I’m capturing this information here because I find that I deliver some version of this rant roughly once every six months, and it would be really nice to not have to keep doing so.
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I have manually verified that foo.harvard.edu servers are still highly vulnerable due to out of date versions of Apache, PHP, and cURL. The latest security updates are available for these products, and the attached report shows from where the updates can be downloaded.
Can we patch these servers before August ? I hope that we can achieve this, so that our customer can meet their August 1st deadline.
so, the cURL vulnerability is within our capacity to patch; as your document shows, Red Hat released an updated package on 6/25/2013 that patches this vulnerability. this package will be synced into our next patch snapshot, which will be prepared shortly before the end of July; we can certainly do our best to make sure that this server is patched as quickly as possible after the next patch snapshot is available, provided the customer is able to cooperate.
as for the other vulnerabilities, “upgrad[ing] Apache and PHP to the latest stable version” is simply not a solution that makes sense within the context of an enterprise Linux distribution like RHEL. please, if you have not already done so, read the following document:
Red Hat, as a matter of policy, does not change the version number of its supported packages during a major release (and the lifecycle of a major release is on the order of seven years), except under exceptional circumstances. the server in question runs RHEL5, which means that the packaged version of Apache is 2.2.3. however, that version of Apache is NOT a vanilla build of Apache 2.2.3 as shipped by the Apache Project on July 28, 2006. instead, it contains backported fixes for security vulnerabilities discovered since then; therefore it is NOT necessarily vulnerable to exploits that would successfully attack a vanilla Apache 2.2.3.
the same is true for PHP, and for all the other packages that make up a RHEL distribution. therefore it doesn’t make any sense to make assumptions about a RHEL system’s vulnerability based on version number inspection alone; it is necessary to look at the release number as well. for example, consider plugin 42052 from the vulnerability report attached to the ticket; it checks for vulnerability to CVE-2009-2699, CVE-2009-3094, and CVE-2009-3095. let’s look at those in detail:
CVE-2009-2699 appears in Red Hat’s CVE database:
however, as the documentation shows, this vulnerability only affects Solaris systems, and in addition only affects versions of APR (Apache Portable Runtime) that are older than the version shipped with RHEL5, so this vulnerability is irrelevant to this server.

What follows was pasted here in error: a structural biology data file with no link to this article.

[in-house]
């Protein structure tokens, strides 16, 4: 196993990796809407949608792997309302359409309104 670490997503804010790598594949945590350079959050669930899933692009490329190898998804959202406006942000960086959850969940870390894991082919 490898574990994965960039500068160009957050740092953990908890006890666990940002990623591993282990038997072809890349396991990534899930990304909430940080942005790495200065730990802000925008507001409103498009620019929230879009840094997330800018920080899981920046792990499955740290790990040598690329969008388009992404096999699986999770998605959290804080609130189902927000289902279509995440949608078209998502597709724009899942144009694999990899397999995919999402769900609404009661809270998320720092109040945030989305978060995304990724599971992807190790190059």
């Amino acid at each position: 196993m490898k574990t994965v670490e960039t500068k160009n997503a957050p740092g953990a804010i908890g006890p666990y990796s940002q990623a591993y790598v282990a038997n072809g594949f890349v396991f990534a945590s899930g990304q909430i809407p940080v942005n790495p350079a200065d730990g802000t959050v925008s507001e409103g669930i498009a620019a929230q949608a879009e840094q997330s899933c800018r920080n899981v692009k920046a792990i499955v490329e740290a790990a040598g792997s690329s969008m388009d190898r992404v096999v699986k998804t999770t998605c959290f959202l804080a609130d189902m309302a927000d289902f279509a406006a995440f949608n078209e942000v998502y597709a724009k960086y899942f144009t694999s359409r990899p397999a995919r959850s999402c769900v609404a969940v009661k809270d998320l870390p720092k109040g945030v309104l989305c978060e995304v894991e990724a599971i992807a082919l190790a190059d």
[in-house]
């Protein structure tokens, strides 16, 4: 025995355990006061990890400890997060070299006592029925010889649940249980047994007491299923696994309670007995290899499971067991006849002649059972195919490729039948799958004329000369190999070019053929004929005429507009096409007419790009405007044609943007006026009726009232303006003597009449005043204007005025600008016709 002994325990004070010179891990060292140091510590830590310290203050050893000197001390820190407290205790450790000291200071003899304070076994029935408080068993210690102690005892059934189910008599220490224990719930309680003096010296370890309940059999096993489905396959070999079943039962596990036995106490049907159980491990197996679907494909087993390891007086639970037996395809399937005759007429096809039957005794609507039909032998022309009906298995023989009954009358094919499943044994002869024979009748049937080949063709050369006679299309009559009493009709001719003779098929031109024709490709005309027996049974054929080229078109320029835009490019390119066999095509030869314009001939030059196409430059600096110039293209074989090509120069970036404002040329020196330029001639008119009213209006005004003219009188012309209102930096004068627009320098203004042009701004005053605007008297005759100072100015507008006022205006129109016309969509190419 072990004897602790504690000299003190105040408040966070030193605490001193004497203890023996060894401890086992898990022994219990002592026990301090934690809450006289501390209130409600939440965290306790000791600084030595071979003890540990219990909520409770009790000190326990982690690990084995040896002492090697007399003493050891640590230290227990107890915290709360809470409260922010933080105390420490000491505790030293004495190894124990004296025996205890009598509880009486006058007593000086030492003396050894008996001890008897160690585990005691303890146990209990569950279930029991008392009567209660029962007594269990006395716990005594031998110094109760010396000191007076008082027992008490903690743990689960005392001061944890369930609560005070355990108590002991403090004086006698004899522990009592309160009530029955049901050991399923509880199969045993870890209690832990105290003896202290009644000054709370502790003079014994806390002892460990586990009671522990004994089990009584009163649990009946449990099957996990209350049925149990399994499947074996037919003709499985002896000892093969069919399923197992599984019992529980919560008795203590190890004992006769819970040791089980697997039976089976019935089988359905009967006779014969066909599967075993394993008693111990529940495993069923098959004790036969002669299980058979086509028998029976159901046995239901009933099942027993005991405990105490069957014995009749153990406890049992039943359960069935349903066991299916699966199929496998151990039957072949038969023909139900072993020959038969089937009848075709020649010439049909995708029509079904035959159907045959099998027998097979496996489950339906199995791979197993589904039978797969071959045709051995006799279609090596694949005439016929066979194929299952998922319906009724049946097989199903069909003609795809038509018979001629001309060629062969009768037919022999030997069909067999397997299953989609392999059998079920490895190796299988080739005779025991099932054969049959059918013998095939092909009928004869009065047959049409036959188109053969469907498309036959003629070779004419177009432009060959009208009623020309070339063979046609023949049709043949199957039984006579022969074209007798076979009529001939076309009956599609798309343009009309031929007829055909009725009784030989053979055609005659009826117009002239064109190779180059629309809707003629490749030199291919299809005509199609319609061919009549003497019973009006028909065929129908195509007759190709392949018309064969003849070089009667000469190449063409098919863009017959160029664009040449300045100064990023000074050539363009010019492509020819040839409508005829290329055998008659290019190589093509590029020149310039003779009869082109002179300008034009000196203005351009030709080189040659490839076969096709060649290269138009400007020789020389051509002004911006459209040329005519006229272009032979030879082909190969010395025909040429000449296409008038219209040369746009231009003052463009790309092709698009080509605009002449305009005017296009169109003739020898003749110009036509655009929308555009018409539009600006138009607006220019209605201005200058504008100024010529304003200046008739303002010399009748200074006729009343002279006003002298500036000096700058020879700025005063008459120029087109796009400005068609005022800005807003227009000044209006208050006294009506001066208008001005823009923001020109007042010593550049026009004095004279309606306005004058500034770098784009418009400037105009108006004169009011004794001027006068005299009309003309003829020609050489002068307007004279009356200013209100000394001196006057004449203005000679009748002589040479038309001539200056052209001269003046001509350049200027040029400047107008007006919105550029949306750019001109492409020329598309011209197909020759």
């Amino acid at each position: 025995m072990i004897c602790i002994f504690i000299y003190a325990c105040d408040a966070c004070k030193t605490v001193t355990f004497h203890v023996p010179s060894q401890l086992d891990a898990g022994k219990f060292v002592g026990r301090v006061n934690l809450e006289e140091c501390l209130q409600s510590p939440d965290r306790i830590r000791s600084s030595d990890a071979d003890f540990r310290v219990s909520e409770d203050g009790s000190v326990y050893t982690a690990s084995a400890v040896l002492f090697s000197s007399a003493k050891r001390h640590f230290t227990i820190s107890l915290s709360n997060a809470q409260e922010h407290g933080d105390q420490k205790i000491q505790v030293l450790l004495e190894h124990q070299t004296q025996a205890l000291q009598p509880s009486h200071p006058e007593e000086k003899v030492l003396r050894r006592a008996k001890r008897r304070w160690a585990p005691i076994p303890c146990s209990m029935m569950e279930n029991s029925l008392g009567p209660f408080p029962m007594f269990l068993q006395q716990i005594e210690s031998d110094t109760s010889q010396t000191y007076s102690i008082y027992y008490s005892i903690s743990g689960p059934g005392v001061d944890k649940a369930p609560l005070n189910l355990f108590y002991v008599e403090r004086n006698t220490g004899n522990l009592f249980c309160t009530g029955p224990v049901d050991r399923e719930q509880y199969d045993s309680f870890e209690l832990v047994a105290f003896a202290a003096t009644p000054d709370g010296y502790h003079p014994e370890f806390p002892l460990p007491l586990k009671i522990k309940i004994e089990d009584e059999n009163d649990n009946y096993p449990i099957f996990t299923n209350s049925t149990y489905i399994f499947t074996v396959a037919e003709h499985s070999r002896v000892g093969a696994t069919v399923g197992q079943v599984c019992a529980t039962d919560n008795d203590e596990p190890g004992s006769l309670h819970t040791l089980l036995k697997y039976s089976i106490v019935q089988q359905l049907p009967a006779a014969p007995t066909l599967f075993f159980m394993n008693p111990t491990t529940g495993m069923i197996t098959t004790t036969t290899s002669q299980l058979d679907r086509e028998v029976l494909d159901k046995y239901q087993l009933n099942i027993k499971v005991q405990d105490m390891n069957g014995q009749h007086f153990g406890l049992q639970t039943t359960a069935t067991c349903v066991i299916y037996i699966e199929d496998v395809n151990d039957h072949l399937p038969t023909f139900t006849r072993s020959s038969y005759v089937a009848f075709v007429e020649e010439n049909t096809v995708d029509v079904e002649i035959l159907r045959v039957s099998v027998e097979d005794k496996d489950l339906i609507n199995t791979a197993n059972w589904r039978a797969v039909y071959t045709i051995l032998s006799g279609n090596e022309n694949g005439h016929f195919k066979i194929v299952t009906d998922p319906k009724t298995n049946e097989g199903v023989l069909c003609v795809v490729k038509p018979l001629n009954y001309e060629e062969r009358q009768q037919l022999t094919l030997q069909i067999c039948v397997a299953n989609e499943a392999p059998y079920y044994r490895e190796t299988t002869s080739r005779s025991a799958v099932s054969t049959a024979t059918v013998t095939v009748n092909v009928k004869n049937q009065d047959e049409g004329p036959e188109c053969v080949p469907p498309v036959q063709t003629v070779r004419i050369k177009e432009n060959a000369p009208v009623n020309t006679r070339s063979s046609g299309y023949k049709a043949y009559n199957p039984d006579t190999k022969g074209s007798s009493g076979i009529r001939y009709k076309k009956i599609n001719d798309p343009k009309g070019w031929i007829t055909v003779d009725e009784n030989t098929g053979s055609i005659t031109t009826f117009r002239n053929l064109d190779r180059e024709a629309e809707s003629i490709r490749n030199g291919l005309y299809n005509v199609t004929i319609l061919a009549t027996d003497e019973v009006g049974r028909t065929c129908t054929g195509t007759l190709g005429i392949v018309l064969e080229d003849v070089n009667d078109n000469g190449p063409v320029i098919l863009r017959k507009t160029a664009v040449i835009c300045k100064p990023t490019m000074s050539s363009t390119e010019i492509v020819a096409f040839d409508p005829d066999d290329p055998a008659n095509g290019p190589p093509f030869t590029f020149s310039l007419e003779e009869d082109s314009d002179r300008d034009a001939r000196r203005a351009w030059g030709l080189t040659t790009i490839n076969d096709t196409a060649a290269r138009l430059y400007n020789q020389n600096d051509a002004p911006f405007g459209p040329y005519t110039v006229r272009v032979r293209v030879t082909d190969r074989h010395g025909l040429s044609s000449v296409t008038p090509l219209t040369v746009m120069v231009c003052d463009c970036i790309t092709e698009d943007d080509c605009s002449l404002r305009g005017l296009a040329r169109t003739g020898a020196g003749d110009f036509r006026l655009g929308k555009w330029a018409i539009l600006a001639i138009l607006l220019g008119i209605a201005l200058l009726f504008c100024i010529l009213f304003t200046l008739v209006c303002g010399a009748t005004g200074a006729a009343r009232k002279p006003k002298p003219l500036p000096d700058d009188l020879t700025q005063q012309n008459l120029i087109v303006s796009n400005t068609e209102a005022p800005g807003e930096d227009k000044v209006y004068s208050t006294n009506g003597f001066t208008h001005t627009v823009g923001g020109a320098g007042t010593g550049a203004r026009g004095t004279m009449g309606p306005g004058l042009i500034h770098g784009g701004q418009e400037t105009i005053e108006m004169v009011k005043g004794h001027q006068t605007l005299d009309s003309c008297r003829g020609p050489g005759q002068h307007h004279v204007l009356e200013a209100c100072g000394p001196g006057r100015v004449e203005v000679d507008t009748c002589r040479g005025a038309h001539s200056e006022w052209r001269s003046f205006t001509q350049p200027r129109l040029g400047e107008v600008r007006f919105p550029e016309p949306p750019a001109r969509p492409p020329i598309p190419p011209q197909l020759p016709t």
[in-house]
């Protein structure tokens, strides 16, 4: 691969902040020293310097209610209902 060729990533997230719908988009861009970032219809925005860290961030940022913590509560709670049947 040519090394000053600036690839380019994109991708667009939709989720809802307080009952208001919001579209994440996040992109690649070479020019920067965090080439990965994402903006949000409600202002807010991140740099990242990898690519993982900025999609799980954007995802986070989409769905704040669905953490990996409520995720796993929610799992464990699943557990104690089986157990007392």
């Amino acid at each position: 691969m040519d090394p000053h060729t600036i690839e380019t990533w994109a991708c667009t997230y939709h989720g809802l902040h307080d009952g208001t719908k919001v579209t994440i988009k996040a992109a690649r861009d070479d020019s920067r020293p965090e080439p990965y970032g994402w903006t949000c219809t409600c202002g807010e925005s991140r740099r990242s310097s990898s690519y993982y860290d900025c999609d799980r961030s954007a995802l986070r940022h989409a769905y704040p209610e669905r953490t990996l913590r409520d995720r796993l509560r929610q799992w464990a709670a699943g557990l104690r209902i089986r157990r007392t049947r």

CVE-2009-3094 also appears in Red Hat’s CVE database:
Red Hat published a series of errata with patches for this vulnerability; the appropriate one for this server is here:
this erratum tells us that to patch this vulnerability, we need to install
httpd-2.2.13-2.el5s2or later. let’s take a look at the version installed on this server:
[root@fdd-web ~]# rpm -q httpd httpd-2.2.13-2.el5s2
hey, that’s the version we need! this means that even though the Apache daemon reports its version as “2.2.13”, it is NOT VULNERABLE to CVE-2009-3094.
CVE-2009-3095 also appears in Red Hat’s CVE database:
it also has errata associated with it, and its patch is included in the same version of the httpd package mentioned above, which is installed on the server in question. that means, again, that this server is NOT VULNERABLE to CVE-2009-3095.
so, what does all this mean? this means that plugin 42052 shows a FALSE POSITIVE when run against the server in question. as best i can tell, the server is not currently vulnerable to any of the CVEs referenced by that plugin, and the security scanner doesn’t have enough information to realize that. i suspect that the same will be the case for many (but maybe not all) of the other plugins in the vulnerability report.
i am confident that these are only some of the false positives contained in the vulnerability report. i haven’t even gotten to the many disadvantages of blindly installing custom-compiled Apache and PHP binaries to satisfy vulnerability scanners:
we lose any ability to get support from Red Hat concerning any issue we may have with those binaries in the future
we lose any optimizations and distribution-specific features that Red Hat includes in its own packages (these packages are not just about security fixes)
we lose the ability to deploy any other packages from the RHEL distribution, or from EPEL, or from any other RHEL-compatible package repository, that depend on Apache or PHP binaries
and we lose all of these things just to satisfy a false positive.
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